In an effort to bring reluctant Republicans along, President Trump convened a meeting of the Senate GOP Conference in the East Room of the White House on Tuesday afternoon, where members aired grievances about what has been a secretive and contentious process. But even amid the newfound harmony, it was clear that the legislation would still need changes to secure enough votes.
"The president got an opportunity to learn all the various positions on things that we've been discussing," McConnell said after the gathering. "We all agreed that, because the markets are imploding, we need to reach an agreement among ourselves here as soon as possible and then move to the floor after the recess."
Just how realistic a vote is after July 4 remains unclear. At least one senator who had publicly opposed the procedural vote McConnell had hoped to take Tuesday — Dean Heller (Nev.) — indicated that he was willing to reconsider his initial opposition, if the bill was going to be reworked.
At the White House, Heller playfully but pointedly complained about a Trump-allied super PAC that was airing ads against him in Nevada. By Tuesday night, the group had decided to pull the ads, and Heller had signaled to McConnell that he would continue to engage — far from a "yes" vote, but open to discussing his concerns. Heller's willingness to deal prompted the super PAC to back down, said two Republicans familiar with the deliberations, although a Republican familiar with Heller said he had never closed the door on talks.
Nonetheless, huge hurdles remain.
Conservatives are blasting the plan for leaving in place too much of the Affordable Care Act, also known as Obamacare, while a coalition of patient advocates, doctors and senior citizens' groups have joined Democrats in decrying its proposed cuts to the Medicaid program and rollback of taxes on the wealthy.
On Tuesday, Club for Growth President David McIntosh, who has clashed with Republican Party leaders in the past, issued a statement saying the proposal "restores Obamacare."
"Only in Washington does repeal translate to restore," McIntosh said. "And while it's hard to imagine, in some ways the Senate's legislation would make our nation's failing health-care system worse."
Progressive groups began laying the groundwork to attend senators' public events, while medical providers and groups representing Americans with chronic illnesses predicted that the bill could leave millions without access to adequate medical care. The Congressional Budget Office concluded Monday that the measure would cause an estimated 22 million more Americans to be uninsured by the end of the coming decade while reducing federal spending by $321 billion.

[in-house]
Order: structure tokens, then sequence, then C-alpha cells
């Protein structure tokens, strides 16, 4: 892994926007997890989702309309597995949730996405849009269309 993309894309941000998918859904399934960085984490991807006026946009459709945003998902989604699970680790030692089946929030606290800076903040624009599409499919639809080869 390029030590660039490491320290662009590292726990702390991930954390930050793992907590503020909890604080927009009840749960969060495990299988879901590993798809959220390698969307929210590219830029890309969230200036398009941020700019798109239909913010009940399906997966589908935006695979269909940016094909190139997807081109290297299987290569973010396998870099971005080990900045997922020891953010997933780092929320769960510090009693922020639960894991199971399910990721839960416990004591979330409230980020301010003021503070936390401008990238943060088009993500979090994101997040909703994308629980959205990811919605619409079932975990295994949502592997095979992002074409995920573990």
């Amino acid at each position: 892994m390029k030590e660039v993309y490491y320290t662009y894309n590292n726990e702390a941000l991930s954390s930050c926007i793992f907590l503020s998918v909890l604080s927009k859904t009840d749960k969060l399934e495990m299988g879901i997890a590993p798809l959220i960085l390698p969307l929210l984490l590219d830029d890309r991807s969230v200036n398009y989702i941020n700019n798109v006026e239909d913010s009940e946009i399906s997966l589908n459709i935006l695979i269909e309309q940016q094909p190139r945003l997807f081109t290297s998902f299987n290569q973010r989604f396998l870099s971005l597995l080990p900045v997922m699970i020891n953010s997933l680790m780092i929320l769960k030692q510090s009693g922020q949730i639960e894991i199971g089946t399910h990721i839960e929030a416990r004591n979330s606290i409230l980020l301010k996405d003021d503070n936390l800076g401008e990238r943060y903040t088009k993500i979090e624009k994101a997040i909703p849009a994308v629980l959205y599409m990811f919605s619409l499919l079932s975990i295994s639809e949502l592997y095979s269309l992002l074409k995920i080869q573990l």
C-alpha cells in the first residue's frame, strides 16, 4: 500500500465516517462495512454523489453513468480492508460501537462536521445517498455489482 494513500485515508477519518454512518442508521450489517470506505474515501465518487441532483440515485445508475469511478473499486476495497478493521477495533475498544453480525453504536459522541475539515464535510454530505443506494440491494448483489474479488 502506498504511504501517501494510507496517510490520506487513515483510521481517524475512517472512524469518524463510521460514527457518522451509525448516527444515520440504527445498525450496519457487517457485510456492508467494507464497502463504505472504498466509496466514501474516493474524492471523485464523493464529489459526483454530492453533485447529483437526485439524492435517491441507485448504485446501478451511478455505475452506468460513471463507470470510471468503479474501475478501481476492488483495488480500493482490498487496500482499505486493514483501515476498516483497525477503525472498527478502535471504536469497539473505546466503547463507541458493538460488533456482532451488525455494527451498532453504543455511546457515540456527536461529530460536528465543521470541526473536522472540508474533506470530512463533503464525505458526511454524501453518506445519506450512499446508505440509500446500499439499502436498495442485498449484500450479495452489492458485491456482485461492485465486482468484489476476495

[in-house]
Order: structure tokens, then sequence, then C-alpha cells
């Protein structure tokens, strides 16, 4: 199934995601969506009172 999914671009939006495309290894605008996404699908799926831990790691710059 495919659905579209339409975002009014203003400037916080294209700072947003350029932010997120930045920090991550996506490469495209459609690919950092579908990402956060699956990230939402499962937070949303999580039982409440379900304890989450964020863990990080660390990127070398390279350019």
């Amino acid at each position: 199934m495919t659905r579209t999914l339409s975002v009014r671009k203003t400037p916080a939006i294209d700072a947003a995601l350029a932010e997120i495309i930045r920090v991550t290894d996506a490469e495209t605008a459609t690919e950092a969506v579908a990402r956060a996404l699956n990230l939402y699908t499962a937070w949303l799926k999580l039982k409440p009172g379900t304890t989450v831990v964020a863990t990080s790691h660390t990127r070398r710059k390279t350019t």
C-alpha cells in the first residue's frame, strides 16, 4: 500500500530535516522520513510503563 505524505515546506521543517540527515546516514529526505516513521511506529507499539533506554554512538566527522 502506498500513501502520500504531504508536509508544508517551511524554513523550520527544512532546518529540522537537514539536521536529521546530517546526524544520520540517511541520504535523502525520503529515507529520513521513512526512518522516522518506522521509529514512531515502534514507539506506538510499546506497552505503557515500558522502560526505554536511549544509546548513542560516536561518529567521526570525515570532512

Atul Grover, executive vice president of the Association of American Medical Colleges, told reporters that he and other doctors "take it personally" that the bill would lock people out of insurance for six months if they go for 63 days without a health plan and try to sign up for one the next year.
"We're there at the bedside," he said, adding that none of his members would be willing to tell a patient: "I'm sorry about your stage-four cancer. Come back in six months, when your insurance kicks in."
With Vice President Pence ready to cast a tiebreaking vote on the measure, Republican leaders can lose only two of their 52 members to pass the bill, which no Democrat is willing to support.
At the White House, the president sat between two of the bill's holdouts — Sens. Lisa Murkowski (Alaska) and Susan Collins (Maine) — and said Republicans are "getting very close" to securing the votes they need even as he acknowledged that they might fail.
"This will be great if we get it done," he said. "And if we don't get it done, it's just going to be something that we're not going to like — and that's okay. I understand that very well."
Collins described the meeting as productive, and said Trump was "really in listening mode."
She added: "He was taking in all of the comments. There were many senators who raised issues, and, as you can imagine, the issues really run the ideological gamut."